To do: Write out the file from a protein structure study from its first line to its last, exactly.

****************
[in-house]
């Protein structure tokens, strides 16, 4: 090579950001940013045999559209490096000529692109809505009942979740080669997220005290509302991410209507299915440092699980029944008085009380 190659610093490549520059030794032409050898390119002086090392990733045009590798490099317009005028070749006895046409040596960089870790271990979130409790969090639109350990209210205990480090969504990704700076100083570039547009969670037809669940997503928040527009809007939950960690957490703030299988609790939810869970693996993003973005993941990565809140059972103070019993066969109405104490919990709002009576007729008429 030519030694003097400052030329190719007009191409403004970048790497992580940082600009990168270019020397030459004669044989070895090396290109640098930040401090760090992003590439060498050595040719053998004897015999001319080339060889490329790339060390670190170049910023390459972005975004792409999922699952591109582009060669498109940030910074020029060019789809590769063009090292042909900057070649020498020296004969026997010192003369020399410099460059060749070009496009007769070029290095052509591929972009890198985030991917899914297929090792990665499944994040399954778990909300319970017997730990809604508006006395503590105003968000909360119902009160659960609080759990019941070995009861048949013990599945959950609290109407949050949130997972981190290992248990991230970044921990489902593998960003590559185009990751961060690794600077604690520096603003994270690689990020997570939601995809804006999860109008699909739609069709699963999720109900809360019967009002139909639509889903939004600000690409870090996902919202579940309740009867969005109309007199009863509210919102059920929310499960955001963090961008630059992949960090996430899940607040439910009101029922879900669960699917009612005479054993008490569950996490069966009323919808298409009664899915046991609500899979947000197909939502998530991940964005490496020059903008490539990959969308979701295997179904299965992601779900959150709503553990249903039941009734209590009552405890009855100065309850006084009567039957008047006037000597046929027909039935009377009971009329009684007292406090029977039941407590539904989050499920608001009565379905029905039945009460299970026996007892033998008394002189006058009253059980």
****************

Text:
[in-house]
């Protein structure tokens, strides 16, 4: 090579950001940013045999559209490096000529692109809505009942979740080669997220005290509302991410209507299915440092699980029944008085009380 190659610093490549520059030794032409050898390119002086090392990733045009590798490099317009005028070749006895046409040596960089870790271990979130409790969090639109350990209210205990480090969504990704700076100083570039547009969670037809669940997503928040527009809007939950960690957490703030299988609790939810869970693996993003973005993941990565809140059972103070019993066969109405104490919990709002009576007729008429 030519030694003097400052030329190719007009191409403004970048790497992580940082600009990168270019020397030459004669044989070895090396290109640098930040401090760090992003590439060498050595040719053998004897015999001319080339060889490329790339060390670190170049910023390459972005975004792409999922699952591109582009060669498109940030910074020029060019789809590769063009090292042909900057070649020498020296004969026997010192003369020399410099460059060749070009496009007769070029290095052509591929972009890198985030991917899914297929090792990665499944994040399954778990909300319970017997730990809604508006006395503590105003968000909360119902009160659960609080759990019941070995009861048949013990599945959950609290109407949050949130997972981190290992248990991230970044921990489902593998960003590559185009990751961060690794600077604690520096603003994270690689990020997570939601995809804006999860109008699909739609069709699963999720109900809360019967009002139909639509889903939004600000690409870090996902919202579940309740009867969005109309007199009863509210919102059920929310499960955001963090961008630059992949960090996430899940607040439910009101029922879900669960699917009612005479054993008490569950996490069966009323919808298409009664899915046991609500899979947000197909939502998530991940964005490496020059903008490539990959969308979701295997179904299965992601779900959150709503553990249903039941009734209590009552405890009855100065309850006084009567039957008047006037000597046929027909039935009377009971009329009684007292406090029977039941407590539904989050499920608001009565379905029905039945009460299970026996007892033998008394002189006058009253059980």